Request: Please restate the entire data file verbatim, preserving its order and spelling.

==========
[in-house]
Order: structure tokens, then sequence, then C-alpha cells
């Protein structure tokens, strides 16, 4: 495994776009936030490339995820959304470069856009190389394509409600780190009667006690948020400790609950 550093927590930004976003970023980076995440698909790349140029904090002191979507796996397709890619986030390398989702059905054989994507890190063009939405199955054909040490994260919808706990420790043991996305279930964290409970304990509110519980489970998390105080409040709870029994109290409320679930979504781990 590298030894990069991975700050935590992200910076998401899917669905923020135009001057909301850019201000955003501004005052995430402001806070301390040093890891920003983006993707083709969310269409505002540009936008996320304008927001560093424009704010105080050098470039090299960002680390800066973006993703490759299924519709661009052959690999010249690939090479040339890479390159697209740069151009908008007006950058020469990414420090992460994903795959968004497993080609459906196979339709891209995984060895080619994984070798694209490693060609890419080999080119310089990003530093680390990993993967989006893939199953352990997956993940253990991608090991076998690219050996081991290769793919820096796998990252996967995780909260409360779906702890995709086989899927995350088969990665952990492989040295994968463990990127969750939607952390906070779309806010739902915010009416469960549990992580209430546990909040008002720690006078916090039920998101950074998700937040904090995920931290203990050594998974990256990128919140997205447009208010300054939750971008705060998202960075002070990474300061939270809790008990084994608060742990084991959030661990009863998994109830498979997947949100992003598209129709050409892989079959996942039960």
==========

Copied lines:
[in-house]
Order: structure tokens, then sequence, then C-alpha cells
């Protein structure tokens, strides 16, 4: 495994776009936030490339995820959304470069856009190389394509409600780190009667006690948020400790609950 550093927590930004976003970023980076995440698909790349140029904090002191979507796996397709890619986030390398989702059905054989994507890190063009939405199955054909040490994260919808706990420790043991996305279930964290409970304990509110519980489970998390105080409040709870029994109290409320679930979504781990 590298030894990069991975700050935590992200910076998401899917669905923020135009001057909301850019201000955003501004005052995430402001806070301390040093890891920003983006993707083709969310269409505002540009936008996320304008927001560093424009704010105080050098470039090299960002680390800066973006993703490759299924519709661009052959690999010249690939090479040339890479390159697209740069151009908008007006950058020469990414420090992460994903795959968004497993080609459906196979339709891209995984060895080619994984070798694209490693060609890419080999080119310089990003530093680390990993993967989006893939199953352990997956993940253990991608090991076998690219050996081991290769793919820096796998990252996967995780909260409360779906702890995709086989899927995350088969990665952990492989040295994968463990990127969750939607952390906070779309806010739902915010009416469960549990992580209430546990909040008002720690006078916090039920998101950074998700937040904090995920931290203990050594998974990256990128919140997205447009208010300054939750971008705060998202960075002070990474300061939270809790008990084994608060742990084991959030661990009863998994109830498979997947949100992003598209129709050409892989079959996942039960």